Category Archives: Climate Change

What type of coolant should you use for your solar system?

I just came across an interesting item describing the three most common types of coolant for solar hot water systems and some of their properties. The article seems to be written by the manufacturer so there may be a bit of bias, but it does highlight the issues inherent in coolant selection. It is short and easy to read.

Selecting a Glycol for Solar Thermal Applications

The same old energy mix — The Japan Times editorial

The same old energy mix — The Japan Times editorial.

I follow the folks that write Japan Safety: Nuclear Energy Updates and they just posted an article from the Japan Times where they look at the current government’s plans for energy sustainability over the next few decades. The picture is disturbing in light of the disaster at Fukushima in 2011.

Nuclear energy is carbon neutral, but it brings so many other long-term risks into the picture that it should not be considered as a sustainable energy source.  At Fukushima, they are having to store huge amounts of contaminated water on a site that was completely inundated with ocean water in 2011.

Read the article here.

A molecular approach to solar power (MIT News)

This is another example of excellent innovation from MIT and Harvard. This one is for energy storage and it is quite similar to one I just recently posted on the “bionic leaf”. With better solar energy conversion and more efficient energy storage the idea of moving away from fossil fuels and nuclear power begins to look possible.

Open Matters

Diagram of molecules going through solar-induced charge-discharge cycle, with heat released. The working cycle of a solar thermal fuel, using azobenzene as an example. (Courtesy of Jeff Grossman.)

A molecular approach to solar power
Switchable material could harness the power of the sun — even when it’s not shining.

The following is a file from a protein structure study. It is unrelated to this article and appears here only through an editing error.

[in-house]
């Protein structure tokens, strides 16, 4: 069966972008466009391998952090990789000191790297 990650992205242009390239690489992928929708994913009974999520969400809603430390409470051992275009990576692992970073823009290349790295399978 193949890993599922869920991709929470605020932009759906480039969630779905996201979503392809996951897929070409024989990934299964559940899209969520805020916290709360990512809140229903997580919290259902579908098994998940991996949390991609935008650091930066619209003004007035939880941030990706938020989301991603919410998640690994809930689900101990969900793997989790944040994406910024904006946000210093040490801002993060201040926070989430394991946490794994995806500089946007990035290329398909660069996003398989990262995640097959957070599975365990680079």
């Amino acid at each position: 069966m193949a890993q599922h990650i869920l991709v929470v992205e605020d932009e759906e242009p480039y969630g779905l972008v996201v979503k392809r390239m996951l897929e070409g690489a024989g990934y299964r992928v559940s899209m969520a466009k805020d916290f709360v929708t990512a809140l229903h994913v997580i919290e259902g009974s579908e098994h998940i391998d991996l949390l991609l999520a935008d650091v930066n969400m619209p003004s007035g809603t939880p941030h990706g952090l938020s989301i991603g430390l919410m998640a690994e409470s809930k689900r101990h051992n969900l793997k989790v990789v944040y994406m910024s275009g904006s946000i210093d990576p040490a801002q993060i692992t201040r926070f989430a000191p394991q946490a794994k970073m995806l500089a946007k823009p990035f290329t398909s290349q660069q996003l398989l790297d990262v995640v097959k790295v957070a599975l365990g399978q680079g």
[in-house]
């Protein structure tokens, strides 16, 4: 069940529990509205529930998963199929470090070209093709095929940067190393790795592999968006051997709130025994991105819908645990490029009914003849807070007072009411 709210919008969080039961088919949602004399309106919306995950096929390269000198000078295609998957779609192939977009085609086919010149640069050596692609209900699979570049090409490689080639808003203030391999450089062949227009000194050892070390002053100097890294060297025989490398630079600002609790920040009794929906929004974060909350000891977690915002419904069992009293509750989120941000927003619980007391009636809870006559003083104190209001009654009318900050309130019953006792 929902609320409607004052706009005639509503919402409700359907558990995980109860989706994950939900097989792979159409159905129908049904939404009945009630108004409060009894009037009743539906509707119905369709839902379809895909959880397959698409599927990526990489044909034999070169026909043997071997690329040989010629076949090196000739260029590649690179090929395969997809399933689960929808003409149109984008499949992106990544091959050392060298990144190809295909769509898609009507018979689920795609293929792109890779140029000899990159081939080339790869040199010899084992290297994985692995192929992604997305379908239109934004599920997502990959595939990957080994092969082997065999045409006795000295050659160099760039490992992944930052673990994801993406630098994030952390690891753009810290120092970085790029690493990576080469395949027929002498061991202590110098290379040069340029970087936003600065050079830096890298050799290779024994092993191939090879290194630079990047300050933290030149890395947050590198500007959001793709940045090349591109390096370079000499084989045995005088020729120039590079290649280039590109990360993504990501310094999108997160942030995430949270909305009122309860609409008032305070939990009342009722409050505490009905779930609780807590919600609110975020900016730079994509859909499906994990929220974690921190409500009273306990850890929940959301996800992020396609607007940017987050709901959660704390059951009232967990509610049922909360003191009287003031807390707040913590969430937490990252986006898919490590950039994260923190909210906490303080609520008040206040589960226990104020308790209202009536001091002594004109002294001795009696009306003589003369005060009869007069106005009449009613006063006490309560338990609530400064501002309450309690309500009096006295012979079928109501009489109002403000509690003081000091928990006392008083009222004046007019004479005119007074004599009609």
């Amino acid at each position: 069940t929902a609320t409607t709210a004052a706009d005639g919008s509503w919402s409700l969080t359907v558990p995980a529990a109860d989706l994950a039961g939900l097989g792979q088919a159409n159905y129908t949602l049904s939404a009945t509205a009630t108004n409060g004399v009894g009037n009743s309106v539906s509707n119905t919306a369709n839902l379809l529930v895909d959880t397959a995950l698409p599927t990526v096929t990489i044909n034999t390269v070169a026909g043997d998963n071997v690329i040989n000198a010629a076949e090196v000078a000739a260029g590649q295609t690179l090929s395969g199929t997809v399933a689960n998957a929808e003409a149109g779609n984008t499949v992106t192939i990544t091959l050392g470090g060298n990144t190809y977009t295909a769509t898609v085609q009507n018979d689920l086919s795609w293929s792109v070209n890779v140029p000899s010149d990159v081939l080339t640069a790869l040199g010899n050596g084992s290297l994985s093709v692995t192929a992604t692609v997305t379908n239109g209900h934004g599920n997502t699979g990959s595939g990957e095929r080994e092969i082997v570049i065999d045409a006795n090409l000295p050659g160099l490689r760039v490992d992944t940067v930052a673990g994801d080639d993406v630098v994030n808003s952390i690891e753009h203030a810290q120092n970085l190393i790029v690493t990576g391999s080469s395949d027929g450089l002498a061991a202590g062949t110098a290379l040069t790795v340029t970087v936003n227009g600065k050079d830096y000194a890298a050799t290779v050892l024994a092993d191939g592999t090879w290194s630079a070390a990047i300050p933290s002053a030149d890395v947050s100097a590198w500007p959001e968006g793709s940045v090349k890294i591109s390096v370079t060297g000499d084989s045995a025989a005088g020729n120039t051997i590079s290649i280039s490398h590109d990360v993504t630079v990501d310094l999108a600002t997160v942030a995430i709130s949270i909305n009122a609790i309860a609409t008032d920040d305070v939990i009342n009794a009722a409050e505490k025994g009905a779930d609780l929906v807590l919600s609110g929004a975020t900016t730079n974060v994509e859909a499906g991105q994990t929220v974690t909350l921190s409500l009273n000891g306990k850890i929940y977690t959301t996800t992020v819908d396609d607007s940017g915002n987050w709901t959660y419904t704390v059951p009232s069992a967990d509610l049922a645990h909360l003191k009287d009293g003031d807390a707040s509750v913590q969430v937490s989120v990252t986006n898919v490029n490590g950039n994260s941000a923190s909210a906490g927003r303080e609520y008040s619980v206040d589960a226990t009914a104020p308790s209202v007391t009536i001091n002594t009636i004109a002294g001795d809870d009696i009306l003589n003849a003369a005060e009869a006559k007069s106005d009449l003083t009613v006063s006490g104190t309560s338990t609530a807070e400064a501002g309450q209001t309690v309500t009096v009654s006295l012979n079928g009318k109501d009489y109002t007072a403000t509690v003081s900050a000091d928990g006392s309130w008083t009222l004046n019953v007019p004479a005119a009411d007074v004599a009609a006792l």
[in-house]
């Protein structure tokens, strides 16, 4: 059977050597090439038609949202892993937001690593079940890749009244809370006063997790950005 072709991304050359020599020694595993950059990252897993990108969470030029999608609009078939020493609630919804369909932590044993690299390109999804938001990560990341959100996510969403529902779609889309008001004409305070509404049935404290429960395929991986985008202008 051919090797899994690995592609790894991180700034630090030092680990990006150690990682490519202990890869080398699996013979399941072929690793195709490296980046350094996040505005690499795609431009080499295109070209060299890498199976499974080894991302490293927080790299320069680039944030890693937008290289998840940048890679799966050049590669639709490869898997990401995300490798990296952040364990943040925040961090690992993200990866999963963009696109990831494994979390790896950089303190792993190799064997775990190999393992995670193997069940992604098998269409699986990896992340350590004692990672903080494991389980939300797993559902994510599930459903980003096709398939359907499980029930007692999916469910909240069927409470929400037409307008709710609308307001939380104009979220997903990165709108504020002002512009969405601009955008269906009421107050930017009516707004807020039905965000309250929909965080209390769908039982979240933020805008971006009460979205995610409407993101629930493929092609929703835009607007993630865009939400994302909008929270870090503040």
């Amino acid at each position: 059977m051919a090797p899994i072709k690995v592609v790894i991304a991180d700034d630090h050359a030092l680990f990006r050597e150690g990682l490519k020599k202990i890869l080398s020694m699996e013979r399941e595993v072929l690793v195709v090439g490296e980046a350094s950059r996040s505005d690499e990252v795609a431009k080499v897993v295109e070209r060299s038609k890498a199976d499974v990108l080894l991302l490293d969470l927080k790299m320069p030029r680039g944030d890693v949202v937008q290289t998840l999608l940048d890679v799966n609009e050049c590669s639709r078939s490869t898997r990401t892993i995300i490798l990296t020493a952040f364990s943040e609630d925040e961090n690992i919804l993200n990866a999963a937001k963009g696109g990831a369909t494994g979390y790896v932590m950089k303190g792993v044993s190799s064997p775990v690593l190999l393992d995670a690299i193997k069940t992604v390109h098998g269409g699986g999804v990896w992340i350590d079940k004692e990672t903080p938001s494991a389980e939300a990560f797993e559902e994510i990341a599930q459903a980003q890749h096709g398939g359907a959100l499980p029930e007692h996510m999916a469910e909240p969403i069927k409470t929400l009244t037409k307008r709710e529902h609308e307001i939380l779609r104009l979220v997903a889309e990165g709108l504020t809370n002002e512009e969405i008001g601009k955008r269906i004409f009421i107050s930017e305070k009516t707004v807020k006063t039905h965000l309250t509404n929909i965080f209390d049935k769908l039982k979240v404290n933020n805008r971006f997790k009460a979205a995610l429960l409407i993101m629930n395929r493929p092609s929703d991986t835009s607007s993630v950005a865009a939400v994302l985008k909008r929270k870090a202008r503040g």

David L. Chandler | MIT News Office
April 13, 2014

It’s an obvious truism, but one that may soon be outdated: The problem with solar power is that sometimes the sun doesn’t shine.

Now a team at MIT and Harvard University has come up with an ingenious workaround — a material that can absorb the sun’s heat and store that energy in chemical form, ready to be released again on demand.

This solution is no solar-energy panacea: While it could produce electricity, it would be inefficient at doing so. But for applications where heat is the desired output — whether for heating buildings, cooking, or powering heat-based industrial processes — this could…

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Construction is set to begin on a $150 million-plus solar powered greenhouse in South Australia’s Port Augusta

John [jpratt27] has published an excellent summary of a new plan to develop a new solar-powered greenhouse in South Australia.  This plant will not only produce fresh vegetables but will also be used to desalinate water in a very arid region.  A few more details are needed about how the resulting salts will be dealt with, but the project looks very hopeful.

The Australian Academy of Science says man-made climate change is real.

Sorry about the original posting…I posted the comment on the article from my smart phone and it “corrected” my spelling to make my comment unintelligible. Here is what I meant to say.

It is sad that, because of ill  informed or ill intentioned climate change deniers, we are just now getting around to acknowledging formally that human activities are implemented in the changes to the global climate. The need to be “balanced” means that we have spent an inordinate amount of time defending the proven and discussing the ridiculous.  It is not time to move on to finding a solution to the problems.

But, better late than never.


The Australian Academy of Science says man-made climate change is real and the consequences will be dire if no action is taken to address it.

The academy, in an update to its science of climate change booklet produced in 2010, says its authoritative account of the science behind global warming will help counter confusion and misinformation.

The update is written and reviewed by 17 of Australia’s leading experts in a range of climate-related sciences.

Earth’s climate has changed over the past century. The atmosphere and oceans have warmed, sea levels have risen, and glaciers and ice sheets have decreased in size.

The best available evidence, the scientists say, indicates that greenhouse gas emissions from human activities are the main cause.

Chris Pash |

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